If a person’s digestive system is weak, which occurs due to an overconsumption of foods and other substances that make it overworked and overstressed, illness creeps in.

Many of our universal health issues are, at their root, kickstarted by faulty digestive systems and completely sapped adrenal glands, which then lead to a Pandora’s Box of cancers, stagnancies, and chronic diagnoses in the body.

What is beautiful about the macrobiotic way of eating is that it represents a perfect balance of essential vitamins, nutrients, and minerals in a combination that is ideal for the care and maintenance of our life-giving, fuel-producing, physical machines. A macrobiotic diet is like high-octane fuel, which ensures that our digestive factory continues to operate in its best form possible.

Many people who are unwilling to commit to a new way of eating discover macrobiotics during a time of necessary cleansing, or when they find themselves in the throes of illness. This is because the macrobiotic principles are often used to give a person their needed daily dose of vital nutrition in the most gentle way possible without disturbing the body, in order to provide an environment where healing can occur.

I like to take a week or two from my life annually to revisit this period of healing. I consider it a quick restart button for my overall system.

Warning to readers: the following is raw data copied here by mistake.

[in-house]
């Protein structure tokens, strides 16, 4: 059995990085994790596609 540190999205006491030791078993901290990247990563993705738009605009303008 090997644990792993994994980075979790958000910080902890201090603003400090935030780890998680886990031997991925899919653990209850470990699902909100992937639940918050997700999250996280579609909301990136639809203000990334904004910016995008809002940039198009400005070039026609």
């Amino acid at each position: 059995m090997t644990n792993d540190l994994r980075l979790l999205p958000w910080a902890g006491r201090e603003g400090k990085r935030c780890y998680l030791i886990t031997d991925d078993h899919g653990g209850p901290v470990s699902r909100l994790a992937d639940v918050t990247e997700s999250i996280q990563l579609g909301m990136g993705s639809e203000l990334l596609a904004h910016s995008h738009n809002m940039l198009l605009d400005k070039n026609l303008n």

For those about to jump into your own macrobiotic lifestyle, this is also a good method to begin—giving your body a friendly welcome into the program. During this one to two week period, you should eat only a broth of grains for each meal alongside copious amounts of water and tonic teas. These watery grain dishes represent a basic nutritional formula that can be called upon at times of sickness or when the body is in need of cleansing and renewal.

This cleansing and fasting broth of grains can be found in many ethnic countries under different names and forms. In Japan, it is called kicharee. To make kicharee, mix a half cup of cooked mung beans or lentils with a half cup of steamed brown rice. Heat a tablespoon of sesame oil or ghee (clarified butter) in a pan and sauté the mixture along with a pinch of cumin seed, ¼ teaspoon turmeric, and a teaspoon of ground coriander for about five minutes. Then add four cups of water and simmer for forty-five minutes.

This simple recipe creates a soupy dish equivalent to an easily assimilated protein bomb, which will reach into the body and spread its blood-purifying properties and reinvigorating energies throughout. A week of eating this dish can reboot the body.

It creates a beautiful blank canvas, if you will, on which to begin painting with a new palate, one which will allow for a much stronger, healthier and more dynamic you.

In Japan, another traditional recipe for folk treatment of ritual disease is miso and brown rice. In China, a similar porridge to kicharee called congee or jook is used similarly and requires simmering rice, mung, or aduki beans in water for a few hours before adding small diced roots, vegetables, and healing herbs like astragalus and ginger.

It can be daunting when you first decide to transition to a macrobiotic lifestyle and I suggest implementing it in phases. Below is a plan and timeline that I used to incorporate it into my own life: